Upon recently receiving official confirmation that corporations have achieved full personhood, it made sense to me to expand my dating search beyond mere human persons and try flirting with some publicly-held prospects instead. And so, I eschewed the personals pages and started scanning the NASDAQ and Dow in search of my perfect match.
First I was swept off my feet by CapitalOne, whose attractive interest rate blinded me to its true colors. It wasn't long before all I saw through the phony generosity to the broken promises, and realized that my best interests – and best interest rate – were just the stuff of fantasy.
On the rebound, I hooked up with Exxon. Behind the shiny façade of a global energy concern, however, I found out that Exxon is really no better than a 4 year-old who makes enormous messes, and leaves them for someone else to clean up. No thank you.
Maybe a younger corporation would be a fun date, I thought. Starbucks seemed to fit the bill – energetic, youthful, and an undeniably sexy fragrance. But the phony Euro-speak was just not impressive at all, and before you could say “I’d like a Venti, sugar-free, non-fat, vanilla soy, double shot, decaf, no foam, extra hot, Peppermint White Chocolate Mocha with light whip and extra syrup, please,” I was ready to call it a night.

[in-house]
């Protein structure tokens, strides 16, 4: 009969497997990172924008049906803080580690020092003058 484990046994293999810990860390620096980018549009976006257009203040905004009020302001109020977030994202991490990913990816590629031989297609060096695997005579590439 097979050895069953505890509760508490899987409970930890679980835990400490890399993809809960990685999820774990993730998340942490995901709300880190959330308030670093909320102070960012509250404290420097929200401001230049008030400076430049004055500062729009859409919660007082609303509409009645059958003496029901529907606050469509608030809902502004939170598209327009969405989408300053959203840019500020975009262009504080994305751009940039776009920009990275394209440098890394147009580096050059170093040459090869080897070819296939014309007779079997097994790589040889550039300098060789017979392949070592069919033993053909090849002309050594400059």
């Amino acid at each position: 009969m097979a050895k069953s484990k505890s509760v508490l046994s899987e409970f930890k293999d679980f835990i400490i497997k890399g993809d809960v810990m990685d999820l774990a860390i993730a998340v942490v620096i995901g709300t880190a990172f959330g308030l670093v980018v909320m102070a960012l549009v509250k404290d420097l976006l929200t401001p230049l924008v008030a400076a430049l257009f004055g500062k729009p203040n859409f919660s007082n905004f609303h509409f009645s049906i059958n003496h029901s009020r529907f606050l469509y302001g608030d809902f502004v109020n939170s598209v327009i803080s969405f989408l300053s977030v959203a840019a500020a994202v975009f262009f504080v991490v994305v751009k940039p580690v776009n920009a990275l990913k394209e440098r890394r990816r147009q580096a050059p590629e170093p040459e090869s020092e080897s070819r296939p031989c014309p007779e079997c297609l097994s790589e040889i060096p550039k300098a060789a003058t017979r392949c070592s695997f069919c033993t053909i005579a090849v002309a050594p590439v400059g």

Rather than admit failure once again, I decided to give the Corporation for Public Broadcasting a chance. Alas, what began as a fantastically intellectually stimulating evening ended when CPB started asking for money while dessert was being served, and kept on asking for money every 30 minutes for the rest of the evening. What a bore!
It seems that I can’t even find romance in the corporate world, at least not in this economy. Maybe things will thaw out come spring. In the meantime, I could always try my luck with the snowman across the street . . . .